Justine Mahoney is a Cape Town-based sculptor working in bronze whose hybrid figures present an alternative mythology for our times. Born in Johannesburg in 1971, her work is deeply informed by the dissonant realities and social fractures of growing up under Apartheid.
Rupture and transformation are major thematic concerns for Mahoney, in both her exploration of identity and her “hack-and-bash” approach of visual juxtaposition. Although her figures emanate from her own imagination, they begin as visual citations from popular and alternative culture and from art history. Children’s toys, graphic novels, ’80s magazines and music, erotica, Instagram photographs, science fiction films, Neo Classical art and traditional African sculpture all feed into the work she creates. A voracious collector of printed ephemera and digital imagery, she begins her process by making photo collages that stitch together these contrasting worlds.
Mahoney approaches each body of work as a progression. Her fascination with fantasy, child’s play and imagination, underscored by a sense of unease, make up the overarching theme of her earlier work. Her first collection, Innocence (2014), dealt with the playfulness and terrors of childhood in a series of doll-like but strangely anonymous figures. Her second series, Tainted (2016) – her first major solo exhibition and a sell-out success – traversed themes of identity related to early adolescence. The jostling schizophrenia at the heart of Mahoney’s work rises to the surface in this group of 10 figures, referred to by the artist as “an army of toy soldiers”.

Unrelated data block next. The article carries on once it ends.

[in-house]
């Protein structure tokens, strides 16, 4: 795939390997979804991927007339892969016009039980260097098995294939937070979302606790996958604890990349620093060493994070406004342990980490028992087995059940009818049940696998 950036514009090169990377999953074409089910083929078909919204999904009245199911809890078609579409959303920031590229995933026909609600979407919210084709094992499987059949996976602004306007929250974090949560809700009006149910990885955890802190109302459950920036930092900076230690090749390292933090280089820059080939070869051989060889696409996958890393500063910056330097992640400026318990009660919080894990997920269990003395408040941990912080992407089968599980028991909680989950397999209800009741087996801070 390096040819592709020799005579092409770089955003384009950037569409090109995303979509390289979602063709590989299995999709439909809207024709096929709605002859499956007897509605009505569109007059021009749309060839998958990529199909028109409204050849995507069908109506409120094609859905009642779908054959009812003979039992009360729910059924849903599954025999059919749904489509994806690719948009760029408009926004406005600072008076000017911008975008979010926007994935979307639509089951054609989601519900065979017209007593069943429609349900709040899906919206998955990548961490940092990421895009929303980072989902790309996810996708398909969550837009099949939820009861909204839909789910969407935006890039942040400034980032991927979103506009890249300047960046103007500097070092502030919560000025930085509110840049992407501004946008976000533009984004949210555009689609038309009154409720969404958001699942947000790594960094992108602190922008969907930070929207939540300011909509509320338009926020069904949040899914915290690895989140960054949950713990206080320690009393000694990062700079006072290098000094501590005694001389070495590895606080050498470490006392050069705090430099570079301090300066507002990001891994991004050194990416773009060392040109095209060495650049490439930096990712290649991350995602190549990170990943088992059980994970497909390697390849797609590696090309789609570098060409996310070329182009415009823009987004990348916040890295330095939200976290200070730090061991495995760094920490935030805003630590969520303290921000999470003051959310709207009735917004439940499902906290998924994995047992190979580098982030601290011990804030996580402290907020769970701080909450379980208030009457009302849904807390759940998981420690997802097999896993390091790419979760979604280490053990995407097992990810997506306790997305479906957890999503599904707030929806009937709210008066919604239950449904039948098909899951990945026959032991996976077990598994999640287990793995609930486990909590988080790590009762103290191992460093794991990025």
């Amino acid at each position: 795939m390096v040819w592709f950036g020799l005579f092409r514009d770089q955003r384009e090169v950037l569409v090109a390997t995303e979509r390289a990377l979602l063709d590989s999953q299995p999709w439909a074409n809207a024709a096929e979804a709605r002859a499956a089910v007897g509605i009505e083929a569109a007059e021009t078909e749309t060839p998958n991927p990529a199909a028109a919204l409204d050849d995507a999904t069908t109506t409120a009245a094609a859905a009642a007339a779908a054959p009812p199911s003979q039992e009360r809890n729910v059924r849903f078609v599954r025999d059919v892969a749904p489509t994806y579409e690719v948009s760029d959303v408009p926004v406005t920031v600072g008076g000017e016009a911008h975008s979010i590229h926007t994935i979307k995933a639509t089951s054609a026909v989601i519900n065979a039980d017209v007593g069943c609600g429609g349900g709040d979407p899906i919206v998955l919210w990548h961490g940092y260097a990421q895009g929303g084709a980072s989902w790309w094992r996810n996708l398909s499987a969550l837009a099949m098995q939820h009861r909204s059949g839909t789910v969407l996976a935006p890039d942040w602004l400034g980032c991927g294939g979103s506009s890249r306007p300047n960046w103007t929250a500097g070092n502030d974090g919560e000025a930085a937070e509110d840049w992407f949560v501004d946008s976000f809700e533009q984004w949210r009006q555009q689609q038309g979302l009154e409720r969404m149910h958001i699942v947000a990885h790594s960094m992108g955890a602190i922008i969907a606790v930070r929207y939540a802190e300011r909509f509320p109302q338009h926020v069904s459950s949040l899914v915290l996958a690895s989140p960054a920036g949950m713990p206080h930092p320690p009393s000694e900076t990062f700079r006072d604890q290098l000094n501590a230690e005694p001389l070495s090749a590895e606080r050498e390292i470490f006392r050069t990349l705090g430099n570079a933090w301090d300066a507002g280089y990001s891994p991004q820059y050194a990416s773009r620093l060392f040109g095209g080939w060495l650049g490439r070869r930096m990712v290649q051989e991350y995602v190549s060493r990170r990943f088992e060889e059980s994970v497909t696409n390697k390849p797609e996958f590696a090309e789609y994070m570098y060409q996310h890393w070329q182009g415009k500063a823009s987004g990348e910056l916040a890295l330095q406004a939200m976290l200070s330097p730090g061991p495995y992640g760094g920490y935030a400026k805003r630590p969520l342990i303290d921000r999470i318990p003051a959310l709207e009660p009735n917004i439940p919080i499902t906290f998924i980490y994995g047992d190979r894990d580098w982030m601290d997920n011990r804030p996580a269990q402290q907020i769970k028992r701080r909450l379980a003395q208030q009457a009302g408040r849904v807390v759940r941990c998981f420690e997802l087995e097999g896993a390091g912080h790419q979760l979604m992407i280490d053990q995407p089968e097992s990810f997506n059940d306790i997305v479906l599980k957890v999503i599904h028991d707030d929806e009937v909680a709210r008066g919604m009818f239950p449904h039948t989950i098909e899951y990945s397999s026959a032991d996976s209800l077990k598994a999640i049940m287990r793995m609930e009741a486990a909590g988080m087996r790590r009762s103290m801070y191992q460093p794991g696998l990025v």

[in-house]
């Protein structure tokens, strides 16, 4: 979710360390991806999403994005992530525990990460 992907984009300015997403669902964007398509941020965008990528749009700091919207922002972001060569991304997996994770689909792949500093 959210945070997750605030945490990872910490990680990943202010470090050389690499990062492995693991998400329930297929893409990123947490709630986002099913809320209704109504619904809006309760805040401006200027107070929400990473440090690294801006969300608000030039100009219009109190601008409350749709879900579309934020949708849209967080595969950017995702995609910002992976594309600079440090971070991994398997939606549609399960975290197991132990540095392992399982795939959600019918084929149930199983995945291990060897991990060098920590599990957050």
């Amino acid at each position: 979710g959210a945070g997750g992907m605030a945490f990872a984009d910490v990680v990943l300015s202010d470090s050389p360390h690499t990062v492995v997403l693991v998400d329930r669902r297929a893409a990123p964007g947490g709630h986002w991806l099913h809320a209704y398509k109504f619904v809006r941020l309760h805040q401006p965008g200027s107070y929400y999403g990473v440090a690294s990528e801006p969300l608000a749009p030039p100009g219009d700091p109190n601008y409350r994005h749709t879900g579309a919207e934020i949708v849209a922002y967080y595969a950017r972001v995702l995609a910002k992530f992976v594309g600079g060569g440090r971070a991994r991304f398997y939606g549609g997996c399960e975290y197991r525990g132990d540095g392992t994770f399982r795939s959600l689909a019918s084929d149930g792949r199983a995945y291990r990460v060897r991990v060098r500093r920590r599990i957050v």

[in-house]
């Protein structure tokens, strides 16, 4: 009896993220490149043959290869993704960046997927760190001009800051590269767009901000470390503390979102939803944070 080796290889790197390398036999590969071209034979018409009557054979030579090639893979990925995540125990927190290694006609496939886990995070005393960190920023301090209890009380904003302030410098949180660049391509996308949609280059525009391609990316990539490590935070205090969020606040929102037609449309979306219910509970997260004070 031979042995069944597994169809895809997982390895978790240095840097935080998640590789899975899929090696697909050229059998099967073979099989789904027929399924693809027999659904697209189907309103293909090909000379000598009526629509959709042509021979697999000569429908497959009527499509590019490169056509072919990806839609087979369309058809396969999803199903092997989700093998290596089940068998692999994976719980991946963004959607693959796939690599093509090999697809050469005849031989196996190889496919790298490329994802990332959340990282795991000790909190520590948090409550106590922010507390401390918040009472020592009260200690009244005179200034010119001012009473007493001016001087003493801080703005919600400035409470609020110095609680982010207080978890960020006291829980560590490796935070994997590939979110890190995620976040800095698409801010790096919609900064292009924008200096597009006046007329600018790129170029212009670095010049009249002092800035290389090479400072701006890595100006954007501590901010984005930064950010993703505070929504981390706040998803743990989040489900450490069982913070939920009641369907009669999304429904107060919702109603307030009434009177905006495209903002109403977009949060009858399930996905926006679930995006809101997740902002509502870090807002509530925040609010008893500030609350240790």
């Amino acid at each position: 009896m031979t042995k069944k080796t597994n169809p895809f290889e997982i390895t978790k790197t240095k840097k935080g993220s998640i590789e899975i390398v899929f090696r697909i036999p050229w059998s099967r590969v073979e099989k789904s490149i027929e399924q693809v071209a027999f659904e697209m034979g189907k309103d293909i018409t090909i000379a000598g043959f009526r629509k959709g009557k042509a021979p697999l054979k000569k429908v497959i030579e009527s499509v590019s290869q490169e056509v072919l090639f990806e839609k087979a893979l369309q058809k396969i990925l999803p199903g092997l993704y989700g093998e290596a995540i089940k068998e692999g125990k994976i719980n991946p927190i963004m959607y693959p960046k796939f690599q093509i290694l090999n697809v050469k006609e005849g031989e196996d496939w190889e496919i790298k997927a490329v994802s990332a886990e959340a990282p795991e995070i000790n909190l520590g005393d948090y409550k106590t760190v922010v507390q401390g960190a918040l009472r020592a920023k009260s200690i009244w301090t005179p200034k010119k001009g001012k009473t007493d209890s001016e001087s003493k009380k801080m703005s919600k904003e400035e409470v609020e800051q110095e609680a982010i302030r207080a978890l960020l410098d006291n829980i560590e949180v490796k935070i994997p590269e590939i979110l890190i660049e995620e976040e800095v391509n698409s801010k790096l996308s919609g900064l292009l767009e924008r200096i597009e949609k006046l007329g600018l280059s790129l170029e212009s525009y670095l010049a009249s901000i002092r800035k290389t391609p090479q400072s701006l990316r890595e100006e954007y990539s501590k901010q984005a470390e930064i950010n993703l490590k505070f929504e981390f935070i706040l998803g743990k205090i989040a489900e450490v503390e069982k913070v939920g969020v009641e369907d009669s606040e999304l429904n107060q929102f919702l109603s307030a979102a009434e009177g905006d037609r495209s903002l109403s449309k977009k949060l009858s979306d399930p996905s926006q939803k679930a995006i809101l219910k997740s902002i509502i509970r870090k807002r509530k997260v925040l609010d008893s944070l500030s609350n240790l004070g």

Her most recent collection, Mage (2020), enters more ambiguous territory, delving into the tangled web of transformation from adolescence to adulthood. Many of the works are transgressive, tracing the dialectical forces that the artist has witnessed in her own adolescent daughters, but which she sees in all of us – power and vulnerability, desire and self-protection, broken-ness and healing.
The artist notes: “I want to capture the transformation of growing up. There is pain in letting the veil of innocence fall, but there is majesty and self-mastery in embracing all that we are too.”
Mahoney completed her National Diploma in Fine Art at the Technikon of Witwatersrand in 1991. Southern Guild has exhibited her work at international design fairs such as Design Miami, Design Miami/Basel and The Salon Art and Design in New York.